Dry Needling

At Glad Feet Podiatry we are proud to add to our growing skills by introducing a new service called Dry Needling.

What is Dry needling?

Myofascial trigger points are sensitive areas which can occur in tight muscles. These spots are painful when compressed and can cause nerve related pain and tenderness.
Dry needling involves the use of small hollow needles which are placed into the muscle where a trigger point is present. This aims to reduce the painful symptoms by activating a twitch response providing relief from the tight muscle.

How does it work?

The stimulation achieved in the fibres of the trigger points lead to a widening of blood vessels. This can cause a ‘wash out effect’, reducing the concentration of pain inducing chemicals.
Dry needling can also produce an inflammatory effect, which may making the healing process faster.

Types of conditions that can be treated:

Dry needling is used to treat a range of conditions in the lower limb including:

Heel Pain and Plantar fasciitis
Shin Splints
Achilles Tendonitis
Calf pain
Pain in the forefoot
How often should the treatment take place?

The treatment regimen recommended is once a week for six weeks. Each consultation consists of 2-6 needles which are placed in the muscle for 5-10 minutes each.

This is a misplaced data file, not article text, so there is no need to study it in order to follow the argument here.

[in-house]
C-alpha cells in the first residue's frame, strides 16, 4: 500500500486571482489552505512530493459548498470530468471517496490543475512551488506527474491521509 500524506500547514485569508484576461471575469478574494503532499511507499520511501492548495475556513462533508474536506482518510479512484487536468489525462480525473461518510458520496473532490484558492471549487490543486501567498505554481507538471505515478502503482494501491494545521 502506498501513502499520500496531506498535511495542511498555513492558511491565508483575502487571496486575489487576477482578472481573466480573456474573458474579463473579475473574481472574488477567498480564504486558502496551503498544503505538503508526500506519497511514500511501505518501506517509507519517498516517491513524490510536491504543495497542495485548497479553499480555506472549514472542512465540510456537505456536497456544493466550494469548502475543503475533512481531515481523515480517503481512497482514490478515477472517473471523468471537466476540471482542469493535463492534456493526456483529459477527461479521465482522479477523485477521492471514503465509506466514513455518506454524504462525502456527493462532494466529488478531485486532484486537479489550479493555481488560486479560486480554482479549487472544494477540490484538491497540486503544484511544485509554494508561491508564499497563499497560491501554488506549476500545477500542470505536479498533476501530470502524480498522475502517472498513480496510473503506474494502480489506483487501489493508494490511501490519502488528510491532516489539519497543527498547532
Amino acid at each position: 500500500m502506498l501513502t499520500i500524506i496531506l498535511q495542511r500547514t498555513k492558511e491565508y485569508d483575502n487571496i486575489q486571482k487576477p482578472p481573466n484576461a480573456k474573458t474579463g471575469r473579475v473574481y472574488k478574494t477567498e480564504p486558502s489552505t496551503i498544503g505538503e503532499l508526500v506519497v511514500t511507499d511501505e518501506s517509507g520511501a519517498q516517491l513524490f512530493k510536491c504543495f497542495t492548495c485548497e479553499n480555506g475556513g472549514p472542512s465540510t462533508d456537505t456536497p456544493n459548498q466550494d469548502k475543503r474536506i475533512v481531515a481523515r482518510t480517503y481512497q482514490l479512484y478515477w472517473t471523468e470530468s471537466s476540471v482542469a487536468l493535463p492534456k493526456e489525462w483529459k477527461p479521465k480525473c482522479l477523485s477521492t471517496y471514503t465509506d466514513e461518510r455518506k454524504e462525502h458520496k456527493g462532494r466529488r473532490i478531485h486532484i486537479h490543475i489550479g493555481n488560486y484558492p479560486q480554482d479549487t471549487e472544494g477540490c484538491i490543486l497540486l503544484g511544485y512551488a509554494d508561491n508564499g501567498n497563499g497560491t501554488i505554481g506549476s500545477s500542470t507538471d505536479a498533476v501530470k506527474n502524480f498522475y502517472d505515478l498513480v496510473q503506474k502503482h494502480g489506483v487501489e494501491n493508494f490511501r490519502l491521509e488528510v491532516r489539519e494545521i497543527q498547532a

If you would like to know more about this exciting new service please contact Glad Feet Podiatry on (03) 90773239.
References

Link to study: http://ptjournal.apta.org/content/94/8/1083.short
Cotchett, M. P., Munteanu, S. E., & Landorf, K. B. (2014). Effectiveness of trigger point dry needling for plantar heel pain: a randomized controlled trial. Physical therapy, 94(8), 1083-1094.

Gerber, N. L., Sikdar, S., Hammond, J., & Shah, J. (2011). A brief overview and update of myofascial pain syndrome and myofascial trigger points. Journal of The Spinal Research Foundation SPRING, 6(1).

Shah, J. P., & Gilliams, E. A. (2008). Uncovering the biochemical milieu of myofascial trigger points using in vivo microdialysis: an application of muscle pain concepts to myofascial pain syndrome. Journal of bodywork and movement therapies, 12(4), 371-384.

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